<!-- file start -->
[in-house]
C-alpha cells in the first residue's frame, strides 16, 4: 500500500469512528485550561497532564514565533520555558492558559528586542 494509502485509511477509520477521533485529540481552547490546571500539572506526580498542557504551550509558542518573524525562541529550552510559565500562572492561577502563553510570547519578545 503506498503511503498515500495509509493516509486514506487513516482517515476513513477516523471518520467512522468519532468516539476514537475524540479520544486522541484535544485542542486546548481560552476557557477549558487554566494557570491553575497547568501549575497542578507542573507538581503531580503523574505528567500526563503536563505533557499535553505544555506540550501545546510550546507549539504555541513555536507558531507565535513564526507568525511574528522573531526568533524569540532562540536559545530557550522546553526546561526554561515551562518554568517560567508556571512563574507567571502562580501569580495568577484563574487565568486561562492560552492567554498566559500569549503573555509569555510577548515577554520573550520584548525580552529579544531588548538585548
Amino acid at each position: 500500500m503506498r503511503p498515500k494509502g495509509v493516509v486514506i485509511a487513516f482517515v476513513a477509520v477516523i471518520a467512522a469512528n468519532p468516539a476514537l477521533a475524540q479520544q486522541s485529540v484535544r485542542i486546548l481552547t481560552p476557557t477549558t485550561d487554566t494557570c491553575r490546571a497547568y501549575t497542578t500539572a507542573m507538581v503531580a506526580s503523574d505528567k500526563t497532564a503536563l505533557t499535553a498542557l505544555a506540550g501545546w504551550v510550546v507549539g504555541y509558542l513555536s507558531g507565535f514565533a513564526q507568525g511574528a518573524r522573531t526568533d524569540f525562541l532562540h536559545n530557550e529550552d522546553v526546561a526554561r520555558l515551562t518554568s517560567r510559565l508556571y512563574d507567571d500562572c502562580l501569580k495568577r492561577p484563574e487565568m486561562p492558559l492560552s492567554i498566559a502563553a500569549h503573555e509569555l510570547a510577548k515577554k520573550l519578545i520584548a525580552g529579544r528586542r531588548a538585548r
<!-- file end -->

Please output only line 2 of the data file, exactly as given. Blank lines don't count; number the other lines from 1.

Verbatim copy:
C-alpha cells in the first residue's frame, strides 16, 4: 500500500469512528485550561497532564514565533520555558492558559528586542 494509502485509511477509520477521533485529540481552547490546571500539572506526580498542557504551550509558542518573524525562541529550552510559565500562572492561577502563553510570547519578545 503506498503511503498515500495509509493516509486514506487513516482517515476513513477516523471518520467512522468519532468516539476514537475524540479520544486522541484535544485542542486546548481560552476557557477549558487554566494557570491553575497547568501549575497542578507542573507538581503531580503523574505528567500526563503536563505533557499535553505544555506540550501545546510550546507549539504555541513555536507558531507565535513564526507568525511574528522573531526568533524569540532562540536559545530557550522546553526546561526554561515551562518554568517560567508556571512563574507567571502562580501569580495568577484563574487565568486561562492560552492567554498566559500569549503573555509569555510577548515577554520573550520584548525580552529579544531588548538585548